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The intercalary chapters appear throughout The Grapes of Wrath in order to help the reader understand the greater scope of the time period. For example, chapter 1 gives the setting of the novel by describing the Dust Bowl in detail.
While the chapters dealing with the Joads let us know more about the plot and characters, the intercalary chapters give us a reference outside just one family and show the greater societal influence of those same actions and events. Chapter 14 is a good example of this, showing the migration of the people of Oklahoma to California along Route 66.
In other circumstances, the intercalary chapters offer more symbolic significance of foreshadowing, as with the turtle in chapter 3.
When you come across these intercalary chapters, ask yourself the deeper meaning Steinbeck is conveying to the reader through the details included.
These chapters depict figure without names, for the most part, helping to demonstrate the idea that what is happening to the Joad family is happening to many other Americans. The plight of the farmers in the Dust Bowl is a generalized plight. The intercalary chapters also show that this plight is not attributable to nature primarily but can be attributed instead to corporate greed, banking policies and politics.
In defining the terms of the underlying conflict of the novel, these chapters also help to develop the novel's central theme of struggle against a faceless system (and/or struggle to maintain one's humanity in the midst of a dehumanizing system).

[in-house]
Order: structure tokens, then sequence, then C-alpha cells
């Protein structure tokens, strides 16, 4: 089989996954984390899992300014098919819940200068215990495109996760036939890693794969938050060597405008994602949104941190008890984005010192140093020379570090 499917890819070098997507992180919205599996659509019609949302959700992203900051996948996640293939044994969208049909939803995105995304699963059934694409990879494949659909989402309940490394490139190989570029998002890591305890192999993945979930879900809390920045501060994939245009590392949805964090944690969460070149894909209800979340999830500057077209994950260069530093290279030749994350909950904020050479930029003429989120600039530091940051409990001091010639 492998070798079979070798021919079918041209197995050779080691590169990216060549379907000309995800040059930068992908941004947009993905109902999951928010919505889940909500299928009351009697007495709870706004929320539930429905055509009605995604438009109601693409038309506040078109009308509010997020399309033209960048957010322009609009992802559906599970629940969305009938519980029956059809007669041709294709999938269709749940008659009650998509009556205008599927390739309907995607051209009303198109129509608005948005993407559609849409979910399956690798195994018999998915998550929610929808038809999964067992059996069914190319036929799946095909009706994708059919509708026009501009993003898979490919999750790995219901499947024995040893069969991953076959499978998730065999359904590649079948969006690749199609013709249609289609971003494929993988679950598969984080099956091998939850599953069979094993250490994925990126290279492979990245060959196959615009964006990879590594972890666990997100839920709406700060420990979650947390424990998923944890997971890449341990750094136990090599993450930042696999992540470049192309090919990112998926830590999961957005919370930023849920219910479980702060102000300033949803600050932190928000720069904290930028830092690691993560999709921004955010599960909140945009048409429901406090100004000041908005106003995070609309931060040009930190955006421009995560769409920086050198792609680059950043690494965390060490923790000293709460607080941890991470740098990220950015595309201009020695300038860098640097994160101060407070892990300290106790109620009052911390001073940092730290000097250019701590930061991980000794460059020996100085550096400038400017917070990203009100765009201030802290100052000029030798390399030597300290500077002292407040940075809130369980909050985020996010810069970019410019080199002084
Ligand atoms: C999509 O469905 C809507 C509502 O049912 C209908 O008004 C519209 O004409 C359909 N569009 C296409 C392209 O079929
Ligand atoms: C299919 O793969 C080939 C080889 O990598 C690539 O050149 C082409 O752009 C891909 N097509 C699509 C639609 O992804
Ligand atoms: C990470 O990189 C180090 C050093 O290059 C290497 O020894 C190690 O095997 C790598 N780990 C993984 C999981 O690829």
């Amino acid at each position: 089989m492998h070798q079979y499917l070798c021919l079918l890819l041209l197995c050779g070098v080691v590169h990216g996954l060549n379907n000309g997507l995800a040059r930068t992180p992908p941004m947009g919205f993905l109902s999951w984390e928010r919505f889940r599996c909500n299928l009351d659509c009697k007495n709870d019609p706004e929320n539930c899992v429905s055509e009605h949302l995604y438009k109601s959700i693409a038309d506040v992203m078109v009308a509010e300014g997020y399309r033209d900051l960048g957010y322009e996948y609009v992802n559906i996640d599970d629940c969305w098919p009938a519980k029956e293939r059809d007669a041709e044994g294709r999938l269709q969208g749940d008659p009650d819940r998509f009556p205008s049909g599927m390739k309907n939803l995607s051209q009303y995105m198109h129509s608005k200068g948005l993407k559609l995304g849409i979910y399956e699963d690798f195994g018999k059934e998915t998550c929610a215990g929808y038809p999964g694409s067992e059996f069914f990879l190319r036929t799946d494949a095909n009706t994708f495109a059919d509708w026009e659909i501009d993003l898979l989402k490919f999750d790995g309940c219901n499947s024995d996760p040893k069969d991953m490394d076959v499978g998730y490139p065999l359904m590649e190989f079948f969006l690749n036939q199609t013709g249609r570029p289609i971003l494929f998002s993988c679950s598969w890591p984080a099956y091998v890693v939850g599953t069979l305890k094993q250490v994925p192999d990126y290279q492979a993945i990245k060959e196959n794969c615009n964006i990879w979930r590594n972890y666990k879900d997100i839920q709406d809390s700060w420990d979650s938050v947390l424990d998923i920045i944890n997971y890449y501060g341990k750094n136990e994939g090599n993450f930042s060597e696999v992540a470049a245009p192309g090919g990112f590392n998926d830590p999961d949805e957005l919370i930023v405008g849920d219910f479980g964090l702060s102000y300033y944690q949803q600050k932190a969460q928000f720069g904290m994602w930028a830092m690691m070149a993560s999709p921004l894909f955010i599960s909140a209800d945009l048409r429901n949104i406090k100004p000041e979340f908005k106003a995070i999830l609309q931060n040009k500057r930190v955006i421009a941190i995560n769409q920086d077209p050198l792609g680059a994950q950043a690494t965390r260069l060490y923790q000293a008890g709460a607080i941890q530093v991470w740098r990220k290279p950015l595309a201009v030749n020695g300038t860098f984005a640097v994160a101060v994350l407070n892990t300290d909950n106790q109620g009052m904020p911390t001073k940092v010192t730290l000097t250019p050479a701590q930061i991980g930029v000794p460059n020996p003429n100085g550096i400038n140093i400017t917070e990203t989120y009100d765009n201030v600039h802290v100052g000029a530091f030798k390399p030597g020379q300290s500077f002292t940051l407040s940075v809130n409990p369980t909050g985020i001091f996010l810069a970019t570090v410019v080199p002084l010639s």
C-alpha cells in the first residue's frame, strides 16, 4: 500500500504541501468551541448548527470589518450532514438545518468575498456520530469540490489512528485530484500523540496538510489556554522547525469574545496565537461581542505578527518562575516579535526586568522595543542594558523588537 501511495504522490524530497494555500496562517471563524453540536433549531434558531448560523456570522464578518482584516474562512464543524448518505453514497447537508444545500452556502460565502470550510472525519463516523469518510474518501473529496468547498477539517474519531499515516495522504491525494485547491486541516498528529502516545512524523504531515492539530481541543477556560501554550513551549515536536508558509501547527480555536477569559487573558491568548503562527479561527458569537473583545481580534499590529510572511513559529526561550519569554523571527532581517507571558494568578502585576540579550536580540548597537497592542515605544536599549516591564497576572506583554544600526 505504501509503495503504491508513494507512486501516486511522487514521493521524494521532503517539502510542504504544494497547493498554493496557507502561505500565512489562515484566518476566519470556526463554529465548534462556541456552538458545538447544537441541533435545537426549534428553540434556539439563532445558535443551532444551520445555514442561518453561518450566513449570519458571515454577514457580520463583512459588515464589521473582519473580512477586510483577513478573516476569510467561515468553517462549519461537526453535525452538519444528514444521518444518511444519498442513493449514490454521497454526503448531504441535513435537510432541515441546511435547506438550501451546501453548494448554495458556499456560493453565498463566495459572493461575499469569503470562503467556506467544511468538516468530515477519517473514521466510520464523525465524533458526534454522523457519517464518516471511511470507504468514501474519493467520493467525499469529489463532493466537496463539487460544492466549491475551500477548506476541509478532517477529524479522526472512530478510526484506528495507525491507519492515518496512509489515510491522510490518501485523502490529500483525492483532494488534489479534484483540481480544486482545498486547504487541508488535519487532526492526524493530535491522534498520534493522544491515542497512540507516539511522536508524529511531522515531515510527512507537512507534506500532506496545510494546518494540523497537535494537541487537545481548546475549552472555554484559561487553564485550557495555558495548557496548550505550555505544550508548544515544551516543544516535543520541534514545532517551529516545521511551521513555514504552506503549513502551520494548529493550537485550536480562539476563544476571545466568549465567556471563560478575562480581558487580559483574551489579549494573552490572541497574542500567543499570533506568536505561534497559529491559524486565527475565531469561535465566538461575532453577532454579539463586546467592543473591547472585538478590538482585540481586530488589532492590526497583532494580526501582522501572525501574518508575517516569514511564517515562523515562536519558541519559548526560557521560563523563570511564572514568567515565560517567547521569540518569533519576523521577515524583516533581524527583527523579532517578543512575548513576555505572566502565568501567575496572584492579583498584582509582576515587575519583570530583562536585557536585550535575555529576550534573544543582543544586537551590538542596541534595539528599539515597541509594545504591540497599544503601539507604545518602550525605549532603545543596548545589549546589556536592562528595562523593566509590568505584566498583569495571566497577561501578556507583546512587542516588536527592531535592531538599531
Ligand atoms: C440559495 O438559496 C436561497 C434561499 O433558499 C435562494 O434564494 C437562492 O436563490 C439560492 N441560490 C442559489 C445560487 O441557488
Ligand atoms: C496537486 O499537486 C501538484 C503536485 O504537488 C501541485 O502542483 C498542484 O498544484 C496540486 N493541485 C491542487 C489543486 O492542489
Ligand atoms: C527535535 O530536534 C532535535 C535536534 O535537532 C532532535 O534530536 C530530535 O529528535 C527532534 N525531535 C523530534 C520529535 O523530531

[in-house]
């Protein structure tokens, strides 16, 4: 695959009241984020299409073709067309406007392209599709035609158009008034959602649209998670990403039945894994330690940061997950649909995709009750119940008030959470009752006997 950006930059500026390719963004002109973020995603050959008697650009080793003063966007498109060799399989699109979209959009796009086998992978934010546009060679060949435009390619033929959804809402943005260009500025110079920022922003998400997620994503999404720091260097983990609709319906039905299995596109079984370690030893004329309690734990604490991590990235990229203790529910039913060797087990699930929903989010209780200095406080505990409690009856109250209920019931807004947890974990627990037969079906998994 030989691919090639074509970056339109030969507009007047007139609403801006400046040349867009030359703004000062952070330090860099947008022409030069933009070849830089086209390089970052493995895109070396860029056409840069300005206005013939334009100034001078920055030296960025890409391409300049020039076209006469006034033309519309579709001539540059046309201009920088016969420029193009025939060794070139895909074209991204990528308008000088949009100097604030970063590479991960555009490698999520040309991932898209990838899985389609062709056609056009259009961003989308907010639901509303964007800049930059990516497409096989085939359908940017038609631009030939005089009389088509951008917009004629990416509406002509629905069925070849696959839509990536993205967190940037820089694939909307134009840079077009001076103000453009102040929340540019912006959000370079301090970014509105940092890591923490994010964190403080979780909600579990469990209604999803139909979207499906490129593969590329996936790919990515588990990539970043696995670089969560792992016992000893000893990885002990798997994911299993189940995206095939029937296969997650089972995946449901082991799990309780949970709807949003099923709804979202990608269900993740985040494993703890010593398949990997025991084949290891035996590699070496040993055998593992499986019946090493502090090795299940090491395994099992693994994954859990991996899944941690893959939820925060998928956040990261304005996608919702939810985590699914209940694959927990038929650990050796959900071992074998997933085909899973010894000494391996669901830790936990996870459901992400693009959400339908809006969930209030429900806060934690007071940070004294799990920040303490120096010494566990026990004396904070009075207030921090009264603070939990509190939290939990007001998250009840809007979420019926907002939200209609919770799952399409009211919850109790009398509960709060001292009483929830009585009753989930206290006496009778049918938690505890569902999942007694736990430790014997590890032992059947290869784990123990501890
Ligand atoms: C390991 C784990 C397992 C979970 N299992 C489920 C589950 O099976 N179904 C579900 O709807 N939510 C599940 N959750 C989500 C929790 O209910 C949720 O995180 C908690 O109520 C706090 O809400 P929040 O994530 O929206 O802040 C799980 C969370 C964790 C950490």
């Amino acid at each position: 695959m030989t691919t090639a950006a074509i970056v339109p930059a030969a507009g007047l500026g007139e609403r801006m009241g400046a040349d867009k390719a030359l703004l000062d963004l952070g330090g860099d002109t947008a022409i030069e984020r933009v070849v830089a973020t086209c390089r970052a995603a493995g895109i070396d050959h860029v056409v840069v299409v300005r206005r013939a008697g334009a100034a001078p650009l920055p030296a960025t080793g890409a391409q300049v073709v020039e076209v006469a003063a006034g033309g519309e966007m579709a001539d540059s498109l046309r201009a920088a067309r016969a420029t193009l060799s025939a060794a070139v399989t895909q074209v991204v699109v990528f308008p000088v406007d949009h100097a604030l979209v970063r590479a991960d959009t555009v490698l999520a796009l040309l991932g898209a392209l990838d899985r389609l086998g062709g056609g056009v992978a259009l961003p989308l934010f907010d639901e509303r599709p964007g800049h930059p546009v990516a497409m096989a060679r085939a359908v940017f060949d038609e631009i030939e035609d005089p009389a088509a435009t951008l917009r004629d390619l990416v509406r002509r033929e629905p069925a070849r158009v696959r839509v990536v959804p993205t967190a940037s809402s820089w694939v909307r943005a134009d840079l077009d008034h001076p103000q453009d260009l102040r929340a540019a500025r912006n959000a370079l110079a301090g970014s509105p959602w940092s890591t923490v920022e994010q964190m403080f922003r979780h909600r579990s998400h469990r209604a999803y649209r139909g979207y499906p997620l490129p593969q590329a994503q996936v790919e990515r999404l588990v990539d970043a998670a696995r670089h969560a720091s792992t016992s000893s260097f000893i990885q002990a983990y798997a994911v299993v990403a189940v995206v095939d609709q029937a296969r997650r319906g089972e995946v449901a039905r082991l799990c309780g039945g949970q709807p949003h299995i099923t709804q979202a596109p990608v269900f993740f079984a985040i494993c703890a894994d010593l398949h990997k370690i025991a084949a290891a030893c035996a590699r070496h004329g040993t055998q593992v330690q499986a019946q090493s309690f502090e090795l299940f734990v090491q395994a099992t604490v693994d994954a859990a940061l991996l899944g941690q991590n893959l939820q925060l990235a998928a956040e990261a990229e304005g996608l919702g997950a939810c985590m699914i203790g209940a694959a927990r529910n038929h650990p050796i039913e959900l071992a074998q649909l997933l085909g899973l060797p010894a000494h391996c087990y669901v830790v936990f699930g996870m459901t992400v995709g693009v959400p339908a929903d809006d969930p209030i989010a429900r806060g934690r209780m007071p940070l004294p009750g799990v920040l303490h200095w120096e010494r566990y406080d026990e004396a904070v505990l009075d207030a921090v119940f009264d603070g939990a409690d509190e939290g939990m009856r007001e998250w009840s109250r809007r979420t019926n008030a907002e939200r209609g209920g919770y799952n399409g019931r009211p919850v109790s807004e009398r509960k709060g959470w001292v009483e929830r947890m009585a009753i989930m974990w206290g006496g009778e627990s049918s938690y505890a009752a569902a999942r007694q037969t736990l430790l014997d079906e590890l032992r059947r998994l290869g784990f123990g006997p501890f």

We can see this theme articulated in Chapter 5, where the mechanized tools of farming (tractors, etc.) are characterized as monsters and the men hired to run them are depicted as inhuman as well.
"The man sitting in the iron seat did not look like a man; gloved, goggled, rubber dust mask over nose and mouth, he was part of the monster, a robot on the seat."
In passages like these, the intercalary chapters help to articulate the idea that the Joad family and those like them are engaged in a struggle for and about humanity. They are not only attempting to survive and to find work, they are challenged to maintain a sense of humanity along the way (i.e. sympathy, polity, generosity, compassion, etc.).
While many of the interstitial chapters deal with corporate indifference and a mechanized threat to a human way of life, there are others that depict the positive values that the Joad family often also represents. Chapter 15 is an outstanding chapter, remarkable for its concise and touching demonstration of how sympathy does still exist in the world of Grapes of Wrath.
In this chapter a diner is featured and the terse owner/cook, Al, and a waitress, Mae, are approached by a family of people on their way out west. Al insists on giving the family a fifteen cent loaf of bread for ten cents, which is all the family can afford. Then Mae gives the children candy, lying about the price to make it cheaper for them.
Their generosity is immediately recognized by two truck drivers in the diner who leave large tips. When the truck drivers leave, Al goes over to a slot machine and plays it, saying that "Number three's ready to pay off." He plays the machine a few times until it pays off and goes back into the kitchen.
The actions of Mae and Al show that they are imperfect people but they are willing to help those in need. They do not treat all their customers as if they were each identical (as the powers-that-be in the novel so often do). In recognizing the individuality of the people they encounter, they reinforce the idea that it is possible to understand the plight of another. It is possible, also, to help people even while taking care of one's self (as Al does by manipulating the slot machines).
The intercalary chapters are all the odd ones, except 13 and including chapters 12 and 14.
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